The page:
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Begin Expresses ‘deep Sorrow’ over Incidents in South Lebanon

March 18, 1981
See Original Daily Bulletin From This Date

Premier Menachem Begin expressed “deep sorrow” today over the “tragic incidents” in south Lebanon yesterday. He was referring to the killing of two soldiers of the Nigerian contingent of the United Nations Interim Force in Lebanon (UNIFIL) and the wounding of II other UNIFIL soldiers and nine Lebanese civilians and army personnel in the shelling of Kantara village by Christian forces headed by Maj. Saad Haddad.

Begin said he was prepared to meet with representatives of the Lebanese government to discuss the situation and seek ways to relieve the tension. He was speaking in Kiryat Shemona, the border town that was the target of terrorist rocket attacks from Lebanon last month, where he dedicated two quarters — one named after Zeev Jabotinsky, Begin’s hero and mentor, and the other named after Yigal Allon, a long-time political rival.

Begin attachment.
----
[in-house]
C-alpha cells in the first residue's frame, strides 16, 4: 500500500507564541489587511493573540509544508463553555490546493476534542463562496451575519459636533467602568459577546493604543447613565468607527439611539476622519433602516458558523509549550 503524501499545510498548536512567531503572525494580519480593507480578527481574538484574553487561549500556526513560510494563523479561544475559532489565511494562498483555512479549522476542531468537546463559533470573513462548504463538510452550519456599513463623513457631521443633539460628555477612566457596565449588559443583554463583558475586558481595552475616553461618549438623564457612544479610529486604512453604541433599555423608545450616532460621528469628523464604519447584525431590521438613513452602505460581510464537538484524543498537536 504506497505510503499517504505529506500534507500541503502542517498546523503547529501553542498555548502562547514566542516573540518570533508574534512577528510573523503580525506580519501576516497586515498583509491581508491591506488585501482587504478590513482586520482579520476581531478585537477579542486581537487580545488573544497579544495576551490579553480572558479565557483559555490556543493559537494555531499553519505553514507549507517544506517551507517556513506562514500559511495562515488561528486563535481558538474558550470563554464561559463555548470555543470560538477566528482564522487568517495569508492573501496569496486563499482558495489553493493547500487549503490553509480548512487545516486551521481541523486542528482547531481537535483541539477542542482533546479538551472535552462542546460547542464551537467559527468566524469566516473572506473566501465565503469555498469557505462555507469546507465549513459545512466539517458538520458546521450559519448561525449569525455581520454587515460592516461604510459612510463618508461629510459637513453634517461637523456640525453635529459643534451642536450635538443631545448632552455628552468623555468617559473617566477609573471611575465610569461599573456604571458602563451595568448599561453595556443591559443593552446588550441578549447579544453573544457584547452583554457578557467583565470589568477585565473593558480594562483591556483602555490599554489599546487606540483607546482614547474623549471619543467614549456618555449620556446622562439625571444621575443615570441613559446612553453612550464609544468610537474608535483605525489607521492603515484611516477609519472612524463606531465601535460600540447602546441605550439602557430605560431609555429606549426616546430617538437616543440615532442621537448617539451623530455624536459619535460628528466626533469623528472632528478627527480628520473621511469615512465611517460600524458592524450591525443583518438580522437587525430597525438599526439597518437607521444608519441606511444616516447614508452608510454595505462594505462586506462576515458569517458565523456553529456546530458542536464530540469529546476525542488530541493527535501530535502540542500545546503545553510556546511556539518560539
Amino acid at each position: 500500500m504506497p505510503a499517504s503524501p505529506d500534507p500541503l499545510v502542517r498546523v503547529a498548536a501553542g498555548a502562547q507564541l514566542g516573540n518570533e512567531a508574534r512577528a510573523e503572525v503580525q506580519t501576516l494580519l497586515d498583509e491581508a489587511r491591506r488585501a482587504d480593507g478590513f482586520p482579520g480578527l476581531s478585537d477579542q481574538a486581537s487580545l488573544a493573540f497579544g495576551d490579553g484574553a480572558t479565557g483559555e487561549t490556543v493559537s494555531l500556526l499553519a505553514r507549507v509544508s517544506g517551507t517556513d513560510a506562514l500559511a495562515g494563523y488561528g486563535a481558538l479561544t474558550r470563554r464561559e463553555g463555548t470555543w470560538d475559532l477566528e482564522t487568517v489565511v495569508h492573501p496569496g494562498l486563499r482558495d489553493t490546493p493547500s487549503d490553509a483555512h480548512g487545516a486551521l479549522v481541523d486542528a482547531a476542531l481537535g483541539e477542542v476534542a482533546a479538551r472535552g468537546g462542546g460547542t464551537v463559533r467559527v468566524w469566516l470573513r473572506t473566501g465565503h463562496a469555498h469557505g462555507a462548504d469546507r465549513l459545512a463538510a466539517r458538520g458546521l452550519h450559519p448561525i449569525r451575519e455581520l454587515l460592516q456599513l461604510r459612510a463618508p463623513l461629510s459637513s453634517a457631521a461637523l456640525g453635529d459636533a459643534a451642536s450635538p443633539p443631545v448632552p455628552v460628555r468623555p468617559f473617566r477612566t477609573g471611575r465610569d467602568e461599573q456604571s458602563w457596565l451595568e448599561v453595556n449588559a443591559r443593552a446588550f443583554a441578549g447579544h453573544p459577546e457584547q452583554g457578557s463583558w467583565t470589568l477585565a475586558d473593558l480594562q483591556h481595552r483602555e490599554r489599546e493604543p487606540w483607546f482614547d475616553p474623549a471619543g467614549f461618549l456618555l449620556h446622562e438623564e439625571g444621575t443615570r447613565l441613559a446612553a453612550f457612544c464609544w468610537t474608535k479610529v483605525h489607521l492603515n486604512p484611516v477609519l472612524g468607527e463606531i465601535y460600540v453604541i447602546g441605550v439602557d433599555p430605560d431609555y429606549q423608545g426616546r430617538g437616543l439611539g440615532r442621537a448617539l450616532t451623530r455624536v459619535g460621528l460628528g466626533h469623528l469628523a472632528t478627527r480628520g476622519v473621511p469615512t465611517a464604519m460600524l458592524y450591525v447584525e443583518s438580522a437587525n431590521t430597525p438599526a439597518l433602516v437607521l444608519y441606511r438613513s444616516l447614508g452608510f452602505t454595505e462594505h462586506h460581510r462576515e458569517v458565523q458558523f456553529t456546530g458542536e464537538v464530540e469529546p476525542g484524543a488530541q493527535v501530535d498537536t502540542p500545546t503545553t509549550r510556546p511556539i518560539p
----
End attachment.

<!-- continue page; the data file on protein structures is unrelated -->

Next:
Begin said that Israel wanted no incidents with UNIFIL and credited some of the units of the UN peacekeeping force with doing a good job to prevent terrorist infiltration of Israel’s border. He said the terrorists in south Lebanon were now equipped with sophisticated weapons, including tanks. Later, Begin attended a memorial service in Tel Hai for Yosef Trumpeldor who died in the defense of that settlement in the early 1920s.


As Begin toured the northern region today, tension continued high in south Lebanon where UNIFIL was reported to be deploying anti-tank weapons in the area of yesterday’s clash between the Christian militia and Lebanese army regulars. Moshe Arens, chairman of the Knesset’s Foreign Affairs and Security Committee, meanwhile, blamed the Palestine Liberation Organization for the deteriorating situation in south Lebanon.

Speaking on a radio interview, Arens claimed the tension resulted from an “imbalance” created by the presence of PLO terrorists and units of the Lebanese army controlled by the Beirut government. According to Arens, the soldiers of the 21st Lebanese Army Brigade, mainly Moslems hostile to Haddad’s largely Christian force, were sent to south Lebanon following a meeting between President Elias Sarkis of Lebanon and President Hafez Assad of Syria. He charged that the Lebanese regulars were provoking friction.

Arens claimed also that as long as UNIFIL controlled the area between Haddad’s Christian enclave in the south and the PLO further north, a balance had been maintained. But now the terrorists have taken up positions in the UNIFIL controlled area, he said.

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